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India rejects U.S. for Europe in big jet order

By Harmeet Shah Singh, CNN
An Indian soldier with a Lockheed Martin Super Hecules, joining the Indian Air Force fleet, at Hindan airbase, February 5, 2011
An Indian soldier with a Lockheed Martin Super Hecules, joining the Indian Air Force fleet, at Hindan airbase, February 5, 2011
  • Official says Boeing and Lockheed Martin have been eliminated
  • At stake is a $10 billion contract for combat planes
  • A multinational firm and a French firm remain in contention

New Delhi (CNN) -- India has eliminated American aircraft manufacturers Boeing and Lockheed Martin from contention for a $10 billion contract to supply new-generation combat planes to the South Asian nation.

Indian Defense Ministry spokesman Sitanshu Kar told CNN that multinational Eurofighter and France's Dassault Aviation remain in the competition for the big military deal.

"Boeing and Lockheed have been eliminated in the elimination round (of the bidding)," Kar said.

The process to acquire advanced fighter jets may be completed by the end of the current fiscal year, he added.

The move came barely five months after U.S. President Barack Obama's visit to India.

Earlier Thursday, the U.S. Ambassador to India Timothy Roemer announced his decision to quit the post in June for what an embassy statement called "personal, professional and family considerations."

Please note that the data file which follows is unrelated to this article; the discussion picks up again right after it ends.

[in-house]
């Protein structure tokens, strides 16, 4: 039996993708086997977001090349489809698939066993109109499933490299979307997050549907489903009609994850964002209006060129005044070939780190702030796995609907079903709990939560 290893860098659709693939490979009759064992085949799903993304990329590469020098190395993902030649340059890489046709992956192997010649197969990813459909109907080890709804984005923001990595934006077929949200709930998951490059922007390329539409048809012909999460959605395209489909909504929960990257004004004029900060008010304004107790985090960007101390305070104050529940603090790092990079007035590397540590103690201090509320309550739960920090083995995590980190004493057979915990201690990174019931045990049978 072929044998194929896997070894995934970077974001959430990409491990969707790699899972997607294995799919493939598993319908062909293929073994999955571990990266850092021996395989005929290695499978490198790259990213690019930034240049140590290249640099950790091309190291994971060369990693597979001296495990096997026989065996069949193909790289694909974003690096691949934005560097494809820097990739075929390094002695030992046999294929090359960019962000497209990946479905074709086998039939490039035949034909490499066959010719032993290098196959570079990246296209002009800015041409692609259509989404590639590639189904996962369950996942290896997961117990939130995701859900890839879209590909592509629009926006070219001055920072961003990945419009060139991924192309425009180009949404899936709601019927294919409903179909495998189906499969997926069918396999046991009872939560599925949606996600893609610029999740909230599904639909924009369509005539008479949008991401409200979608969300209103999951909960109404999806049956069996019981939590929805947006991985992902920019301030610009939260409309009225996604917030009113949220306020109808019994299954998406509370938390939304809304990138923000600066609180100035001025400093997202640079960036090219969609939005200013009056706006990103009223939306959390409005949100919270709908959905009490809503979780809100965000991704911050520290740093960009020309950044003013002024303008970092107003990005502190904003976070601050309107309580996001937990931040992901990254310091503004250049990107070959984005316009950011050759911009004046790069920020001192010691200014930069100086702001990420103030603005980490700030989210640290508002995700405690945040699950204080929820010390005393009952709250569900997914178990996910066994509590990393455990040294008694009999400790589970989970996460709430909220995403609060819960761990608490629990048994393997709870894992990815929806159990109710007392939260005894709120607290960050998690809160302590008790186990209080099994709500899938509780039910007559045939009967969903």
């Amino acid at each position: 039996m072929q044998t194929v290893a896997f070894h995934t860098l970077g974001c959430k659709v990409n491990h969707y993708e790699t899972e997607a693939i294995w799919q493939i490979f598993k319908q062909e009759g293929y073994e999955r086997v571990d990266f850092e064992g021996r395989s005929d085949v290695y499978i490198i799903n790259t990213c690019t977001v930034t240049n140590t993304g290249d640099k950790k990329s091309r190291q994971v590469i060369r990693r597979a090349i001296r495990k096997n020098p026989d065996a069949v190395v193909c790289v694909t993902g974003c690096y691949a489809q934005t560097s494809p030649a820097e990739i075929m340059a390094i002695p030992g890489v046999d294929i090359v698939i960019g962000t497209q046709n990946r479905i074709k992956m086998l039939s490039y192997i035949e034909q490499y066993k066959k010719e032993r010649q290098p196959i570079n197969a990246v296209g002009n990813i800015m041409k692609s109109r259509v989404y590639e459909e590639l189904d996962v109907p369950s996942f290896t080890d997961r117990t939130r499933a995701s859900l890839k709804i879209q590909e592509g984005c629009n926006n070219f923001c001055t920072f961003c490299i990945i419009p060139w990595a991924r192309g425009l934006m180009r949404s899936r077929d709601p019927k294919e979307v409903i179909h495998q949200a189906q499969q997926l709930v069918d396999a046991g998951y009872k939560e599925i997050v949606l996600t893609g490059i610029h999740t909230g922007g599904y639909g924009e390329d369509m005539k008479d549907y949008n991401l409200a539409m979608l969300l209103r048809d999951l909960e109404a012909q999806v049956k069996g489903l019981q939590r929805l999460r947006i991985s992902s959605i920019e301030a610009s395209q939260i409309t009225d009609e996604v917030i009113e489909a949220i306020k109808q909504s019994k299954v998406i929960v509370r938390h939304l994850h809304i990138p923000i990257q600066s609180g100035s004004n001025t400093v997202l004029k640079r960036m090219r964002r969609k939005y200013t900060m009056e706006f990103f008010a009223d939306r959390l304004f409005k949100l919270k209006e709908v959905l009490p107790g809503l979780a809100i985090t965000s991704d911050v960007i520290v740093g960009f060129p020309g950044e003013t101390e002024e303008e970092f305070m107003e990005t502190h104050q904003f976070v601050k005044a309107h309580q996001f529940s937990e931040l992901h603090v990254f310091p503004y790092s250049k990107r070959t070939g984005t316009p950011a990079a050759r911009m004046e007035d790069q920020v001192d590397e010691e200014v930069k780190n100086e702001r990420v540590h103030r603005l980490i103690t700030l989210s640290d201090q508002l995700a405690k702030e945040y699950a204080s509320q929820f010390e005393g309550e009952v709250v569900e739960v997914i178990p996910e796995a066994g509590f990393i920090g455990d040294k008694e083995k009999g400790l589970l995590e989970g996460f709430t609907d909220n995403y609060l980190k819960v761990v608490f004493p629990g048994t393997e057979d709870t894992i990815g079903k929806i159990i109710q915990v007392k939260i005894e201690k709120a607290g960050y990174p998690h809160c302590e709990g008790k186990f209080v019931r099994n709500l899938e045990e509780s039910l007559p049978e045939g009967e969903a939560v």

Hours later, Roemer expressed his disappointment at India's rejection of U.S. firms for what is believed to be one of the largest fighter-jet contracts.

"We are reviewing the documents received from the government of India and are respectful of the procurement process.

"We are, however, deeply disappointed by this news. We look forward to continuing to grow and develop our defense partnership with India and remain convinced that the United States offers our defense partners around the globe the world's most advanced and reliable technology," he said in his second statement of the day.

India and the United States signed a new framework for their defense relationship in 2005 that also covered trade and technology transfer and collaboration to boost military ties.

In recent years, India has procured defense equipment worth about $4 billion from the United States, including C130J aircraft and P8I maritime surveillance aircraft, according to information posted on the website of the External Affairs Ministry.

Ties between the two nations have warmed over the past decade, especially after President Bill Clinton's visit to India in March 2000.

A landmark civil nuclear cooperation deal that New Delhi and Washington agreed to later during the George W. Bush presidency took the relationship to new heights as it ended energy-hungry, but rapidly-growing India's decades-old nuclear isolation.

India has been placed high on Obama's goal list to build what he called a "defining" partnership.

Defense Ministry spokesman Kar refused comment on ambassador Roemer's remarks on eliminating Boeing and Lockheed from the jet bidding.